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Mastheads, afloat and in print

Q: I was reading The Egoist, George Meredith’s 1879 novel, the other day when I came upon a passage that imagines a sailor “blown from the masthead in a gale.” Am I right in assuming that the nautical “masthead” gave us its periodical sense?

A: Yes, it’s likely that the “masthead” on a ship inspired the “masthead” in a newspaper or magazine, though we haven’t found an authoritative source to confirm this.

The terms are clearly related. Both are derived from “mast” and “head,” two old words with roots in Anglo-Saxon times. And an early masthead from the 19th-century American journal Gleason’s Weekly features an image of a sailing ship.

However, the word “head” had been used figuratively for hundreds to years to refer to the top of a page when the term “masthead” first appeared in its journalistic sense in the 1800s.

Both “mast” (spelled mæst) and “head” (spelled heafdu, heafod, or heafde,) showed up early Old English, according to citations in the Oxford English Dictionary.

King Alfred uses both terms in his Old English translation of the Roman philosopher Boethius’s De Consolatione Philosophiæ (circa 888).

The term “mast” originally meant pretty much what it means now: an upright pole to support the sails of a sailing ship. And “head” originally had the principal meaning it has today: the upper part of a human or animal body.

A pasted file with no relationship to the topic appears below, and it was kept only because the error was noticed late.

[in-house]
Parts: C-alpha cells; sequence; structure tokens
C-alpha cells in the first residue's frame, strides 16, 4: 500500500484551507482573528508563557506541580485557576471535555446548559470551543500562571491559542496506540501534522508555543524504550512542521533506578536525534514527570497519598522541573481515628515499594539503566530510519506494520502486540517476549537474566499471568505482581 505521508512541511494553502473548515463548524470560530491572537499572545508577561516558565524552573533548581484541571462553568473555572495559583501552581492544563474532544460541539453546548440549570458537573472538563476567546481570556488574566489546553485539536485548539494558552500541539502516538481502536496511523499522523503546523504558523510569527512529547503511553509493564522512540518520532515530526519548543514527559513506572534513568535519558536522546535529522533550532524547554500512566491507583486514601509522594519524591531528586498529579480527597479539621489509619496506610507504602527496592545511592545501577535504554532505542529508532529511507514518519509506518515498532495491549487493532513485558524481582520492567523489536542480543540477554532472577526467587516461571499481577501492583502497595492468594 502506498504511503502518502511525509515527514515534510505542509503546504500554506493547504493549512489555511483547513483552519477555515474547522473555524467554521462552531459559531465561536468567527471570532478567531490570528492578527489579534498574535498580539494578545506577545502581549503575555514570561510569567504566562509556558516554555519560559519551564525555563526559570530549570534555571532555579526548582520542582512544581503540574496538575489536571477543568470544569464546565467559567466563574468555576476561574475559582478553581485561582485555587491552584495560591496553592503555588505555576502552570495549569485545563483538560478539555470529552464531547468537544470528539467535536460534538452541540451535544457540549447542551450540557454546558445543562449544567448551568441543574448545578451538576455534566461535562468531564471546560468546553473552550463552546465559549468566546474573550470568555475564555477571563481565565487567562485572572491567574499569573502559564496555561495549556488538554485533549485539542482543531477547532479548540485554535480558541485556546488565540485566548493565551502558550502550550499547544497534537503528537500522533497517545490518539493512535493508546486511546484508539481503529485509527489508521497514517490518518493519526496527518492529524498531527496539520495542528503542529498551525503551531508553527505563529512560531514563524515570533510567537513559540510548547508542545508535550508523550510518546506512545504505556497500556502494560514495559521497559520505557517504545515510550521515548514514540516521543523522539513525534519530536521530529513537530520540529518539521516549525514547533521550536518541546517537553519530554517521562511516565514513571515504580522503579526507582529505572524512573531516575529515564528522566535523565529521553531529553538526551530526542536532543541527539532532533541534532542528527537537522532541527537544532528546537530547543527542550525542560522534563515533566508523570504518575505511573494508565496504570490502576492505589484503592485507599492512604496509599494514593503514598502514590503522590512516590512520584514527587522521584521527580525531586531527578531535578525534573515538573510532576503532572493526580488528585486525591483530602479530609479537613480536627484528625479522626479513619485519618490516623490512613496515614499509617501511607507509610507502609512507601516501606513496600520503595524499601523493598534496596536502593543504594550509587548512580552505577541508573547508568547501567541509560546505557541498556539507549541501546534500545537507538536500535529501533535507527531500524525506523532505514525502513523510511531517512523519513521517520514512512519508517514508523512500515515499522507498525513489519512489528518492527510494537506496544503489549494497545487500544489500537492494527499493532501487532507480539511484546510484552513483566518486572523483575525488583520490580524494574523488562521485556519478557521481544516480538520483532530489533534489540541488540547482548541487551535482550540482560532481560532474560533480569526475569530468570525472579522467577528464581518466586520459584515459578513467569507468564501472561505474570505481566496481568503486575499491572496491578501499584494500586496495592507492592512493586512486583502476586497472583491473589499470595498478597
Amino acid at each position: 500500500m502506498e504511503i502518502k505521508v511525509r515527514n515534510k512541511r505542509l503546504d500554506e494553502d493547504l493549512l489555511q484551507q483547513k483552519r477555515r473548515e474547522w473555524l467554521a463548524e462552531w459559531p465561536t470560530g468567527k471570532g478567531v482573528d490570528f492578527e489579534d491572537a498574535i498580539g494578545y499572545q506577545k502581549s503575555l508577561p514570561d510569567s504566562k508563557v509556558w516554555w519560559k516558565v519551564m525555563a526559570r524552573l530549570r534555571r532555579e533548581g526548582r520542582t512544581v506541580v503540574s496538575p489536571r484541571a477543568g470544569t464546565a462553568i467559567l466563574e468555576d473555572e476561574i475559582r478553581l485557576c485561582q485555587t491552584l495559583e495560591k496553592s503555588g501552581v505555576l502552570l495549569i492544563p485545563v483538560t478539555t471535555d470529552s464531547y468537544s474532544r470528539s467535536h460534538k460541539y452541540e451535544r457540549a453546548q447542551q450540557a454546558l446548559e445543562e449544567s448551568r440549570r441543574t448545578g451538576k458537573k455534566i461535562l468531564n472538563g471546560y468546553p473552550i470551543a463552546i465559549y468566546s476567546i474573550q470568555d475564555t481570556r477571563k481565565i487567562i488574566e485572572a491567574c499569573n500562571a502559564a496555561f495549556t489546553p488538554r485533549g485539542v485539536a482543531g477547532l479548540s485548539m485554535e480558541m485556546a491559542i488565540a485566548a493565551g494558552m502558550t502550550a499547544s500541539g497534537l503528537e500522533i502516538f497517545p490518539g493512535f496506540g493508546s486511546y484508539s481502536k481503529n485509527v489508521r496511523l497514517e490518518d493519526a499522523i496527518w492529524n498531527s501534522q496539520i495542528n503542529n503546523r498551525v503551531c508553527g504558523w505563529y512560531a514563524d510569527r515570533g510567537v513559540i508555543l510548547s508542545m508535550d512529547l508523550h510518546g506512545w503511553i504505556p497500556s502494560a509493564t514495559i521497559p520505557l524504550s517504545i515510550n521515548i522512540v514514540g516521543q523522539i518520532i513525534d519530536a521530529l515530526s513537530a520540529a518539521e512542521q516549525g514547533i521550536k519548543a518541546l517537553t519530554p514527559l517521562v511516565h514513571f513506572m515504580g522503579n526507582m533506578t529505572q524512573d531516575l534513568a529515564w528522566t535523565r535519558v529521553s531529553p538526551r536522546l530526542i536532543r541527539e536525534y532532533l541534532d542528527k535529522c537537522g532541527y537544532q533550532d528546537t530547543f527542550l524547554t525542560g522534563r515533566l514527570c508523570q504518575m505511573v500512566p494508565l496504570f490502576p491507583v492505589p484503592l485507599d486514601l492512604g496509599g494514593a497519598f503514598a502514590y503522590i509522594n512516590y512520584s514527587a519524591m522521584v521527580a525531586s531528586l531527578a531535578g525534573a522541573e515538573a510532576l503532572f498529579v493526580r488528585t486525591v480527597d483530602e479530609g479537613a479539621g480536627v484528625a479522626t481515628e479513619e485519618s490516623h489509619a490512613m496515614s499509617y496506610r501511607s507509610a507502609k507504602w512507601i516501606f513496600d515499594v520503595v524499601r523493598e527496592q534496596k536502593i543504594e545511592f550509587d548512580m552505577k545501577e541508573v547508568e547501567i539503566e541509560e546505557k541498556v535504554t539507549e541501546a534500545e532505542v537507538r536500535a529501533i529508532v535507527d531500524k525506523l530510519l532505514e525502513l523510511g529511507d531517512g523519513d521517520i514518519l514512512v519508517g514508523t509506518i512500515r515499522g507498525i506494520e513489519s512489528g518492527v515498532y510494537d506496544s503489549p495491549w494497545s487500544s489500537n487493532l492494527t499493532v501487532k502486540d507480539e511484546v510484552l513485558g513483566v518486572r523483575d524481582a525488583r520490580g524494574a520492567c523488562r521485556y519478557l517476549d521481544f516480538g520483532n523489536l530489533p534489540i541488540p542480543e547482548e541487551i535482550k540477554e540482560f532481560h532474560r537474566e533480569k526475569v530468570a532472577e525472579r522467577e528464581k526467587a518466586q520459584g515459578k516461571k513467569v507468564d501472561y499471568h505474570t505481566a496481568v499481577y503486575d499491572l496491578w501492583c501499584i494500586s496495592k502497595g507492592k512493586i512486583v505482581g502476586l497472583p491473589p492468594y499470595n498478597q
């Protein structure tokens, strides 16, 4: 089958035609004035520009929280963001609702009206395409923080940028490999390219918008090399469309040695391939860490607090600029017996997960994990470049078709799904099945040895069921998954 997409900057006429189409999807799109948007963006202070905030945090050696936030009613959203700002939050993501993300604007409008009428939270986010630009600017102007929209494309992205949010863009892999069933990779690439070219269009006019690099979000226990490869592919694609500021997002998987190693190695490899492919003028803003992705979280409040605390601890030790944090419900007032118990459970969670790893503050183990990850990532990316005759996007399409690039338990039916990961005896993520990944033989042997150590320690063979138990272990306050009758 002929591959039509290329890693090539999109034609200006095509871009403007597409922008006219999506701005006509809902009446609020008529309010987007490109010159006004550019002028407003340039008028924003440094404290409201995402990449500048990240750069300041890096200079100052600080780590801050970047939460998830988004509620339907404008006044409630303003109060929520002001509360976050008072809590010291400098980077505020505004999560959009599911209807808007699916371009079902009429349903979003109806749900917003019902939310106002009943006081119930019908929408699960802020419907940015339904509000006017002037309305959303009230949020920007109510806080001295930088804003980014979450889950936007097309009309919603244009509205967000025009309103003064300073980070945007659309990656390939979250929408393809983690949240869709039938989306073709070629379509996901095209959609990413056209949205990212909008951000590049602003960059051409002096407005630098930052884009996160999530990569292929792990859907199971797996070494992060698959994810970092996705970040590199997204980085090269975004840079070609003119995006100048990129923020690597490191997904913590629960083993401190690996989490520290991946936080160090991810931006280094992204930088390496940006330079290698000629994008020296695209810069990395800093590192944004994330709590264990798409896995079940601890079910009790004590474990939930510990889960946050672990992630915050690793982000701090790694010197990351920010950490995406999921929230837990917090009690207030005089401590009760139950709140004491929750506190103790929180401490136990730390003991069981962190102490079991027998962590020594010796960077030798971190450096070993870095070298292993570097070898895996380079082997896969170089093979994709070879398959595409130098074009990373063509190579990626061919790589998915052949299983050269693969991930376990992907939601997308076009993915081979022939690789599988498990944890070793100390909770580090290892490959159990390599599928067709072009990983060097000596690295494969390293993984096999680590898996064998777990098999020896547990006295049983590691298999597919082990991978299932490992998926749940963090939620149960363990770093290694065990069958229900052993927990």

In the 1500s, the word “head” took on a new sense: the top of a page or the title at the top of a page. The OED’s earliest citation for this usage is from the Geneva Bible of 1560:

“We haue set ouer the head of euery page some notable worde or sentence which may greatly further aswel for memorie, as for the chief point of the page.”

The combined term “masthead” showed up in the late 1400s in the nautical sense, meaning the top of a mast. The OED says it usually referred to a place for observation or flying a flag, though it was once a place for punishment.

The earliest citation for “masthead” in the OED is from a 1495 entry in the naval accounts and inventories of King Henry VII: “A parell for the mayne Toppe maste ffeble j Garlandes of yron abought the mast hede j.”

The word took on a journalistic sense in the early 1800s, when it referred to “the title, motto, or similar device, of a newspaper or journal, printed in a conspicuous place, usually at the top of the first page or front cover,” according to the dictionary.

The first Oxford citation for the usage is from the Dec. 22, 1838, issue of the Hennepin (Illinois) Journal: “Many of our Whig friends … were anxious that the Journal should … carry Whig colors at the mast-head.

In the early 1900s, according to OED citations, the word took on a new journalistic sense: “a section in a newspaper or journal (usually on the editorial page or next to the table of contents) giving information relating to the publication, such as the owner’s name, a list of the editors, etc.”

The dictionary’s first example for this usage is from a 1934 entry in Webster’s New International Dictionary of the English Language, Second Edition:

Masthead, the matter printed in every issue of a newspaper or journal, stating the title, ownership, and management, subscription and advertising rates, etc.”

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